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State awards nearly $7M to local workforce housing

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PHOTO BY FOTOPAK/stock.adobe.com

By Bella Butler EBS STAFF

HELENA – The Montana Board of Housing on Nov. 15 awarded $6.49 million to a workforce housing project in Big Sky known as the RiverView Apartments.

In the throes of a widely consequential housing crisis, leadership for the Big Sky Community Housing Trust, which will develop part of the RiverView project, says the Low Income Housing Tax Credit award is a key step in advancing sustainable solutions. 

The housing trust currently reports that the average monthly rental price in Big Sky is $1,200 per bedroom. Affordability aside, long-term rental vacancy rate is 0 percent in Big Sky, according to the housing trust.

After the board of housing advanced the RiverView project from a pool of 12 applicants to the top eight in May, RiverView did not rank among the top four projects to receive LIHTC funding in October.

However, the state received a release from the IRS after the October allocation indicating Montana would receive more tax credits to distribute than the housing board had initially estimated. At its November meeting, the board chose to distribute $220,000 to a previously awarded project in Lewiston that needed additional funding, and the remaining $6.49 million to RiverView.

“It just allows this total project to move forward, which will add up to 400 beds for local workers,” said Laura Seyfang, executive director of the housing trust.

According to Nicole Keith, multifamily program manager for Montana Housing, a fifth project would have received reduced funding regardless of the IRS release, but the news from the IRS allowed the board to fulfill RiverView’s request in full. Of the nearly $29.4 million allocated across six projects by the state, RiverView was awarded the largest sum.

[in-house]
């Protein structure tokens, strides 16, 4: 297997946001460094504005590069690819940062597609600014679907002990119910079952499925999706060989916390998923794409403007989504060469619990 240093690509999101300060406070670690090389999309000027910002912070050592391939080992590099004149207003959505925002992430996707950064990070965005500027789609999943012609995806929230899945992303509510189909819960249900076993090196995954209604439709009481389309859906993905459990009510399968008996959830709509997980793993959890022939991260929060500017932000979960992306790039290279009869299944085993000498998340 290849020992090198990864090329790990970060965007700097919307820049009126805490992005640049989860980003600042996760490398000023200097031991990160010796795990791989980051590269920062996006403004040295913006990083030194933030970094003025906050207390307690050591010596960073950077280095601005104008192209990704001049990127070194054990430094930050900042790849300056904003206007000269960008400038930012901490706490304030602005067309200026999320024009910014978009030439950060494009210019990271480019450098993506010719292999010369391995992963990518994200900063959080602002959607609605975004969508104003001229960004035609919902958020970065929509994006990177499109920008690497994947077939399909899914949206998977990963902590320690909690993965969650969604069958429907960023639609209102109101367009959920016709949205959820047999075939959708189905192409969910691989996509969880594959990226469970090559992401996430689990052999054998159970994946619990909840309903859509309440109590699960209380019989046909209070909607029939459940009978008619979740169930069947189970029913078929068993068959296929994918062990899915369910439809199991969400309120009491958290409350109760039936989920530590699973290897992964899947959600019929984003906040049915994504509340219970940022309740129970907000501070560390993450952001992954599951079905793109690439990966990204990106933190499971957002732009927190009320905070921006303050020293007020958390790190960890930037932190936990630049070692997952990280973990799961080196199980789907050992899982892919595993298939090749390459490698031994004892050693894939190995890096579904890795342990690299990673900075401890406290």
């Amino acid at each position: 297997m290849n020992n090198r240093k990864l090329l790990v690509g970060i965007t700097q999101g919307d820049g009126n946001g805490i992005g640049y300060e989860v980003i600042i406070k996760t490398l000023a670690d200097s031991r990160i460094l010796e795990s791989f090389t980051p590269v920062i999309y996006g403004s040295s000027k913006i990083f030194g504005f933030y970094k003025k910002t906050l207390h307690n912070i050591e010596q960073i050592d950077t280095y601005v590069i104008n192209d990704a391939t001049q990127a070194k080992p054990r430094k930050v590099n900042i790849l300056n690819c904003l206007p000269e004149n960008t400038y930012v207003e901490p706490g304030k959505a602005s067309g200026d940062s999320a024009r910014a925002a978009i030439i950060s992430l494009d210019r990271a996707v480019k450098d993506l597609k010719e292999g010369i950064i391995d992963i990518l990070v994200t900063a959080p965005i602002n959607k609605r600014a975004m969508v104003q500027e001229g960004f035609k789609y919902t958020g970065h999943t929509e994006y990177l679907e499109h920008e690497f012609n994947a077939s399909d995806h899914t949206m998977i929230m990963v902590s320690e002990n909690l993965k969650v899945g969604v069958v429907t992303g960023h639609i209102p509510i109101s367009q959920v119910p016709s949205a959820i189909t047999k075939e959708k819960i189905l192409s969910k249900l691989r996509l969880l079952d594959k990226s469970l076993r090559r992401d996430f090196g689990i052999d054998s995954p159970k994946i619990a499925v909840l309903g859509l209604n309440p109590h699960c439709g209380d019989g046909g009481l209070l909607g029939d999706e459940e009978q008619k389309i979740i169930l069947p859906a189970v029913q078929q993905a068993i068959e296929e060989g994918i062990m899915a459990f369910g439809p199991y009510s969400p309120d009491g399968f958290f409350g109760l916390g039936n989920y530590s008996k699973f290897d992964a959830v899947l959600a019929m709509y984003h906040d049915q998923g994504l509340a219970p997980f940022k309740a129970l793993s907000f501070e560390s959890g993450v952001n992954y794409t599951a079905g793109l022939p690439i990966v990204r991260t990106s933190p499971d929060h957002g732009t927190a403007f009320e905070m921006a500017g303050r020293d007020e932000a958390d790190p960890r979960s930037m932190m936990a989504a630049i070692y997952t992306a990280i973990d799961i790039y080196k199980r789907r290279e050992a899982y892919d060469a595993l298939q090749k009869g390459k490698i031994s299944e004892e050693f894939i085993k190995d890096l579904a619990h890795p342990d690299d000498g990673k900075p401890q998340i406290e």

The RiverView project was announced in January as a collaborative project between the housing trust and local developer Lone Mountain Land Company. The housing trust will develop 25 of the project’s units, and LMLC will develop the remaining 75.

All units will be exclusively rented to local workers, and rent will be capped, according to the housing trust’s website.

RiverView’s LIHTC application received 10 letters of support from community members and regional leaders, endorsements Seyfang said she made a big push for after coming up empty handed in October.

Sen. Pat Flowers and Rep. Jane Gillette, who represent Big Sky in the Montana Legislature, advocated for the project as well.

“I think people have this illusion that Big Sky doesn’t have some of the problems that the rest of Montana does, but we do,” Gillette told EBS in a Nov. 17 interview. Gillette spoke at the Nov. 15 board of housing meeting and said she shared insight on Big Sky’s limited land availability compared to nearby towns like Bozeman and Belgrade that have sprawl potential.

Gillette also described the white crosses that line U.S. Highway 191 through the Gallatin Canyon, an indication of the peril 80 percent of Big Sky’s workforce faces when commuting from Gallatin Valley on a daily basis.

With the LIHTC award and $1.9 million in resort tax funding, the housing trust still remains between $2-3 million short of its budget, Seyfang said. To close the gap, the housing trust will take out a loan and seek support from the community.

Due to an agreement with the Big Sky County Water and Sewer Board, RiverView is scheduled to open its doors to occupants in August of 2023, a timeline coinciding with the completion of the forthcoming water resource recovery facility expansion.

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